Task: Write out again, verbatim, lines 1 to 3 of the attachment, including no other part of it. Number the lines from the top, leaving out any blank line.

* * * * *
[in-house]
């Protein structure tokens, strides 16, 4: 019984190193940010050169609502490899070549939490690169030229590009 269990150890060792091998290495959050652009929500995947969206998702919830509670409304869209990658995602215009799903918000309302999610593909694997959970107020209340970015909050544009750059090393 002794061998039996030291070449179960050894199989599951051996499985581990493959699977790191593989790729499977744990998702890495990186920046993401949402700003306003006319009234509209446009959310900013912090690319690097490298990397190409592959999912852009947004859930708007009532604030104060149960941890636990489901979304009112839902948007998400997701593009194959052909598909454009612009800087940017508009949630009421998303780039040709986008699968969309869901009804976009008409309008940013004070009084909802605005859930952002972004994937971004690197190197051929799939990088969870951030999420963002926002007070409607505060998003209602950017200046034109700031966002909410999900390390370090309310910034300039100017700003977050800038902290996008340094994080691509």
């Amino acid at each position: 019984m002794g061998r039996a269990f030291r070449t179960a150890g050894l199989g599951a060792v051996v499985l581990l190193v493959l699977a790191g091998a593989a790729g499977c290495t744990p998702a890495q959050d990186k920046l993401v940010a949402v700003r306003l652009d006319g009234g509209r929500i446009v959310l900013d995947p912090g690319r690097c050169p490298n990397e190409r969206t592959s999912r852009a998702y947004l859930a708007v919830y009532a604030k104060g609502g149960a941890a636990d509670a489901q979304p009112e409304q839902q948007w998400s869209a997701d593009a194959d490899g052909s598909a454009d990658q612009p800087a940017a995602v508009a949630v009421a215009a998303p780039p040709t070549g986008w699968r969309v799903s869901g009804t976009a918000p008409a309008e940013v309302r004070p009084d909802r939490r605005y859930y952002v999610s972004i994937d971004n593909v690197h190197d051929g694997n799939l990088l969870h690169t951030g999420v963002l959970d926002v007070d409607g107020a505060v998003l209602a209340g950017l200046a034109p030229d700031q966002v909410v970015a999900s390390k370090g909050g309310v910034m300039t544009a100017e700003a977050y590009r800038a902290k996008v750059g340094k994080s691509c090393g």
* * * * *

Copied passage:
[in-house]
């Protein structure tokens, strides 16, 4: 019984190193940010050169609502490899070549939490690169030229590009 269990150890060792091998290495959050652009929500995947969206998702919830509670409304869209990658995602215009799903918000309302999610593909694997959970107020209340970015909050544009750059090393 002794061998039996030291070449179960050894199989599951051996499985581990493959699977790191593989790729499977744990998702890495990186920046993401949402700003306003006319009234509209446009959310900013912090690319690097490298990397190409592959999912852009947004859930708007009532604030104060149960941890636990489901979304009112839902948007998400997701593009194959052909598909454009612009800087940017508009949630009421998303780039040709986008699968969309869901009804976009008409309008940013004070009084909802605005859930952002972004994937971004690197190197051929799939990088969870951030999420963002926002007070409607505060998003209602950017200046034109700031966002909410999900390390370090309310910034300039100017700003977050800038902290996008340094994080691509």
């Amino acid at each position: 019984m002794g061998r039996a269990f030291r070449t179960a150890g050894l199989g599951a060792v051996v499985l581990l190193v493959l699977a790191g091998a593989a790729g499977c290495t744990p998702a890495q959050d990186k920046l993401v940010a949402v700003r306003l652009d006319g009234g509209r929500i446009v959310l900013d995947p912090g690319r690097c050169p490298n990397e190409r969206t592959s999912r852009a998702y947004l859930a708007v919830y009532a604030k104060g609502g149960a941890a636990d509670a489901q979304p009112e409304q839902q948007w998400s869209a997701d593009a194959d490899g052909s598909a454009d990658q612009p800087a940017a995602v508009a949630v009421a215009a998303p780039p040709t070549g986008w699968r969309v799903s869901g009804t976009a918000p008409a309008e940013v309302r004070p009084d909802r939490r605005y859930y952002v999610s972004i994937d971004n593909v690197h190197d051929g694997n799939l990088l969870h690169t951030g999420v963002l959970d926002v007070d409607g107020a505060v998003l209602a209340g950017l200046a034109p030229d700031q966002v909410v970015a999900s390390k370090g909050g309310v910034m300039t544009a100017e700003a977050y590009r800038a902290k996008v750059g340094k994080s691509c090393g």